I am a notorious pushover. It’s often made me the butt of the joke, because… Well, I let myself be the butt of the joke. I tend to give too many second chances, in all of my relationships (romantic, platonic, or even my family relationships) and there have definitely been a few people to take advantage of that.
I used to always wonder how I always ended up with the people in my life who only wanted to take whatever I had to give, without giving anything in exchange. I lamented myself, “It’s because I’m too nice!”
And I really thought it was a joke… At first.
Until I looked back over my life and realized that I have a really hard time telling people “no”. People are easily able to play to my emotions, because they know I’m quick to see both sides of the situation. I’ll hear them out when they make their case, because that’s the right thing to do.
It helps me to feel like I’m somehow in control – I get to have the last say on whether they stay in my life. Even though we both know I’m going to let it slide.
After a lot of soul-searching, I realized that maybe I was the problem. Maybe I was responsible for all these people taking advantage of me. Maybe I did choose to let them walk all over me. After a particularly intense breakup, I started to reorganize my life, and make some changes – I was going to learn how to put myself first.
I thought it was going to be really lonely. All these people taking advantage of me were just going to disappear if I stopped putting up with it. But I was fed up!
At last, I made myself a priority, and much to my surprise, instead of feeling lonely – I felt more fulfilled than I ever had in my life.
I found my true friends.
When I stopped letting people influence my life who weren’t doing anything to support me, at first I felt like I had less people to turn to. It didn’t take long to realize that the people who were left were always going to be there for me – just as they always had. I even made a few new friends, and I started to understand my true potential.
Now, the friends that I have lift me up – and I lift them up, too. Sure, those other people still hang around, and they occasionally ask me what’s new in my life. I smile, and fill them in on the good things. I don’t need to tell them the bad things – they don’t care anyway. I don’t feel like I have to force a friendship that doesn’t matter anymore.
And I learned that quality is greater than quantity.
I realized I really did have control over who stayed in my life.
In the past, I have given people a place for far longer than they deserved. Even some of the members in my family took advantage of my gullibility and constantly made me question whether I was a good person. When I stood up to these people and laid out exactly what I would no longer tolerate, they disappeared.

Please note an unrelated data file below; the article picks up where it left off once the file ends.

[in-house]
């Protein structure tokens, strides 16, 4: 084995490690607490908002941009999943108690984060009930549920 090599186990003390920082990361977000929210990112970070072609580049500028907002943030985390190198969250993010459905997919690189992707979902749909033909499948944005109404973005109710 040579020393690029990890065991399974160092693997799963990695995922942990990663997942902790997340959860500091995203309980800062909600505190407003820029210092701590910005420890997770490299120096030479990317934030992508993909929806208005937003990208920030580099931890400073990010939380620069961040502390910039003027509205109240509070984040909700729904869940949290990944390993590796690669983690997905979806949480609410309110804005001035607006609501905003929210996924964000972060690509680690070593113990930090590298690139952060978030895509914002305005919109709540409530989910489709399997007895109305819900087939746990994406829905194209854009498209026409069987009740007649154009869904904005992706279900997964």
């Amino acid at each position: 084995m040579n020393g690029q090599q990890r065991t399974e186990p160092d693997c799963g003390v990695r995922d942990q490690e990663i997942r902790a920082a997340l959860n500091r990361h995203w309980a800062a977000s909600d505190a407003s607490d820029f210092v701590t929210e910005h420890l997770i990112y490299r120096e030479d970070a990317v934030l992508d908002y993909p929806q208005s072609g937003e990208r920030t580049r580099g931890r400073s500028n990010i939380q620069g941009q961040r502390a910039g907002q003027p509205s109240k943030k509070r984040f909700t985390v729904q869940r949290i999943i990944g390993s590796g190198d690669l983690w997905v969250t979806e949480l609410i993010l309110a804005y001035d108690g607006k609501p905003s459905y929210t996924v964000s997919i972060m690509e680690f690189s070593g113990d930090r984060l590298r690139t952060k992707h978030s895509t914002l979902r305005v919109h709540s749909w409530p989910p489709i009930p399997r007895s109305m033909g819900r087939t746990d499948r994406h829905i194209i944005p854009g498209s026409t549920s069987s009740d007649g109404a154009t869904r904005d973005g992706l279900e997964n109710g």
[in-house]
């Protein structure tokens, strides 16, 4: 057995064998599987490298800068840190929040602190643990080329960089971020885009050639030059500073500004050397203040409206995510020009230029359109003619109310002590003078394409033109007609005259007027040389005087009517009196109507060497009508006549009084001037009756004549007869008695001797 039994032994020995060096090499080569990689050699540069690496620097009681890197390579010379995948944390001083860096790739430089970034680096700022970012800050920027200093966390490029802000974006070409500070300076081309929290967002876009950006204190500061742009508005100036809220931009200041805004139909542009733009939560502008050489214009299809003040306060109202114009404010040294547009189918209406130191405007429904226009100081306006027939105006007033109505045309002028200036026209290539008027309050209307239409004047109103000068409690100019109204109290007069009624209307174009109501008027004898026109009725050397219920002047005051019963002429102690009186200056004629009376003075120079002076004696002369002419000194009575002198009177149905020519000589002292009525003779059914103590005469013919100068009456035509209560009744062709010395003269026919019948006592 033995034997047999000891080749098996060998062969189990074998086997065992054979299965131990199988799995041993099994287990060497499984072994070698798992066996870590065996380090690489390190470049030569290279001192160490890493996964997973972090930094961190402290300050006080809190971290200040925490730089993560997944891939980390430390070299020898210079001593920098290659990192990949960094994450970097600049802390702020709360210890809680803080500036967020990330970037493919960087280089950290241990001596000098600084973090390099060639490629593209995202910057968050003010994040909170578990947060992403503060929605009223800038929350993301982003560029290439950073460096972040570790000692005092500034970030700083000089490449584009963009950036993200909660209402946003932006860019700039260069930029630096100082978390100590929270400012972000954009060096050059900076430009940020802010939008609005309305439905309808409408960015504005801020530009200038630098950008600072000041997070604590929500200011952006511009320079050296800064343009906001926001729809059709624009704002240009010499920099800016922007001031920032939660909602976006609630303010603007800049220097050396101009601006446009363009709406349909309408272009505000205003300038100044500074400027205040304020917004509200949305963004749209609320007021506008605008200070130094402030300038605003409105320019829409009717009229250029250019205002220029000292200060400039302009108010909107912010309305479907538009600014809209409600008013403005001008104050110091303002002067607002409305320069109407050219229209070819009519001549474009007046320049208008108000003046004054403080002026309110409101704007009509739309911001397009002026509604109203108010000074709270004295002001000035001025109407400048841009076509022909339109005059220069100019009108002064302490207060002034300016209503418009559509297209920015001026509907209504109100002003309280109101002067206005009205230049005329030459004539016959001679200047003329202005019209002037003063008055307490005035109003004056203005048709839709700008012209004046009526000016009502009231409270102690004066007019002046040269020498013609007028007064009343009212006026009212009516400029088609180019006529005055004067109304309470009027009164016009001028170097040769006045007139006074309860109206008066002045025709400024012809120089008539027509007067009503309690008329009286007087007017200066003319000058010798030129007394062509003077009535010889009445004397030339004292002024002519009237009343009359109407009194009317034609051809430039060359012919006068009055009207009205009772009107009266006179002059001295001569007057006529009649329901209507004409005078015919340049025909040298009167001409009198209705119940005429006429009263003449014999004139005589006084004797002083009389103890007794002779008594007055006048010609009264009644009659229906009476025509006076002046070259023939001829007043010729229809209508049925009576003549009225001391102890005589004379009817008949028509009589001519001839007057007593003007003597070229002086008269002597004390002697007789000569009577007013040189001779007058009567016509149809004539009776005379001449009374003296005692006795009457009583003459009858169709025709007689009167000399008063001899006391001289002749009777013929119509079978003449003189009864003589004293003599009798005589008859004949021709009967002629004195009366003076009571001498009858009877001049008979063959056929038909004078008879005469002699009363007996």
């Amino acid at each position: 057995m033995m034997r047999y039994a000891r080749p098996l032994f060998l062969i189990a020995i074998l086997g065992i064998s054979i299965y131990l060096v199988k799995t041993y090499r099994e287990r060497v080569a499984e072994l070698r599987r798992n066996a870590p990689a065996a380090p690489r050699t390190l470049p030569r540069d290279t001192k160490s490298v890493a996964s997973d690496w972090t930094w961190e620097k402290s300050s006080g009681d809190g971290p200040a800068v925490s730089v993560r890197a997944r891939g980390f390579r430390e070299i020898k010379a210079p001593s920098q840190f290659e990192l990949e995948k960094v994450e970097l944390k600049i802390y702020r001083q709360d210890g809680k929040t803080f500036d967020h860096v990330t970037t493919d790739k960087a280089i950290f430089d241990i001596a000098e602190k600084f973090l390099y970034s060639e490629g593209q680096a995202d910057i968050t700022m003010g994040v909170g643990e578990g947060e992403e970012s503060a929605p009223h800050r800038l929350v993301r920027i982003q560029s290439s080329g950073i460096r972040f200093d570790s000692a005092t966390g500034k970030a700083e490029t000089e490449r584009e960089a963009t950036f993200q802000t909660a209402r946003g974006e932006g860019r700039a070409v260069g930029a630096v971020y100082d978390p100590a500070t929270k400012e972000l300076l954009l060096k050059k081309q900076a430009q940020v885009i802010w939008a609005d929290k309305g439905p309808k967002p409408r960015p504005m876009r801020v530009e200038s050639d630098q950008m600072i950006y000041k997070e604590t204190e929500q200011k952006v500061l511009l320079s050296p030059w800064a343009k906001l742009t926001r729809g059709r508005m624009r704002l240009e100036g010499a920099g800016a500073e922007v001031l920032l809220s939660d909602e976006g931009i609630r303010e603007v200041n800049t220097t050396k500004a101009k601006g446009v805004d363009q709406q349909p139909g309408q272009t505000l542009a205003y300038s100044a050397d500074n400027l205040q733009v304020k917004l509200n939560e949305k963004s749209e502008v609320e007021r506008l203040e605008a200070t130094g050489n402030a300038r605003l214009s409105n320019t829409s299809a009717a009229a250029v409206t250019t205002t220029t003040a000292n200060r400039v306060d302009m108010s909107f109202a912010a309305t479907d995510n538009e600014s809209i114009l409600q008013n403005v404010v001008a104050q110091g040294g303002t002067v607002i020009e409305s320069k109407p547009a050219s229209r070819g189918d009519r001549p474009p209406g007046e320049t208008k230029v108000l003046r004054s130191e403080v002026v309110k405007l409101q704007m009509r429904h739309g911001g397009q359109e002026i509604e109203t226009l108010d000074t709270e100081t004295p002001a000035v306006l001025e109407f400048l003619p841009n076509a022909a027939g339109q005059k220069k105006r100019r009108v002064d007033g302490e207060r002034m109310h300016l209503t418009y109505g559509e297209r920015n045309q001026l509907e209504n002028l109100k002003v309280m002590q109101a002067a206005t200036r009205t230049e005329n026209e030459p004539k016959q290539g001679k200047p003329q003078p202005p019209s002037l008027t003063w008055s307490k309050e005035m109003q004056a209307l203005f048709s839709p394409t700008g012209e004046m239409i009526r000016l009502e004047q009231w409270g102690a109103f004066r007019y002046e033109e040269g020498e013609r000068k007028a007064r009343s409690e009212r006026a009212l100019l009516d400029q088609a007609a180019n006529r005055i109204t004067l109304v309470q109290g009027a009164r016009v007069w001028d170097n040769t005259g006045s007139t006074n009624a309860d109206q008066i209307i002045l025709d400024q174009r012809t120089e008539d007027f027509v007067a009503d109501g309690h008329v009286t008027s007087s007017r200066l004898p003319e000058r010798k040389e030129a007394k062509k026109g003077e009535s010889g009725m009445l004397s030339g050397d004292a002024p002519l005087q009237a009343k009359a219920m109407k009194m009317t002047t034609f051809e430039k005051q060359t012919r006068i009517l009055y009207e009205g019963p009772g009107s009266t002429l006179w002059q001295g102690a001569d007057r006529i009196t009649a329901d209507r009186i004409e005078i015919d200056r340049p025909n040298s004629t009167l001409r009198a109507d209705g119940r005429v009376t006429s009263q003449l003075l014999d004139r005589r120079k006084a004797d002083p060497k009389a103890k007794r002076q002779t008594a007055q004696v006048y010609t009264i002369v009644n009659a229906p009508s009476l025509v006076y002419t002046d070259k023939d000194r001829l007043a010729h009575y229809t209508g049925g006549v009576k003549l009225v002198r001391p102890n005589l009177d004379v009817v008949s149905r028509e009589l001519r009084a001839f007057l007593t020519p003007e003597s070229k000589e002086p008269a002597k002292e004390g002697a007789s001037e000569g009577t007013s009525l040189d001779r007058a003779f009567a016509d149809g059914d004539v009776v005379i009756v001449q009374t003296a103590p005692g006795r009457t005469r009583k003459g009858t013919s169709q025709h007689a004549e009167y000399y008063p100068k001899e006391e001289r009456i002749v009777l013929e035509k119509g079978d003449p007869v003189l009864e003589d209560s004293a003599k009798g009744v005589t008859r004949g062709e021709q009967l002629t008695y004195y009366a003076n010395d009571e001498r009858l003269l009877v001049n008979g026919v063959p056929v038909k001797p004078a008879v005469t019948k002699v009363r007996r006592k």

But instead of lonely, I felt rejuvenated. I felt like a wave of positive energy had come through and washed over every dark corner of my life. All these doubts that I had hung on to since I was a kid were magically gone. I no longer sought to impress the people who couldn’t be impressed, and I focused on making myself happy.
And it worked!
I realized that I deserved true, genuine love.
I have waited for women who never deserved to be a part of my life in the first place, and I constantly felt that I wasn’t good enough. These women were “perfect”, I thought, and if they didn’t treat me right, it was because I didn’t deserve it. I let them convince me that I wasn’t worthy of being treated like an equal. I let them make me think that I wasn’t an equal.
But once I put my foot down and refused to be disrespected by my partners, the number of women I talked to dramatically decreased. Instead of having a few girls to talk to, I had one woman who was serious about me – and ready to treat me like a queen. I didn’t feel lonely – I felt valued. It turns out a little respect is worth so much more than a lot of attention.
And I became even happier.
I discovered my passion – and financial stability.
The people I distanced from my life had always had these ideas of what I should be doing differently. They had loads of advice, but never any guidance (because trust me, there is a difference there!). They didn’t support my passions, and some even tried to convince me that my passions were a waste of time. Once I decided that I didn’t have to please them, I found out that the things I love could actually make me money.
I’m not wealthy, nor do I think I ever will be, but because I chose to define my success, I am richer than I could ever imagine. Instead of doing what I “really ought to do”, I’m doing what I want – and what I’m good at. I’m still a long way from reaching my life’s goals, but after a lifetime of waiting, I have finally listened to what I want – and that makes me closer than most.
And I’m the happiest I’ve ever been.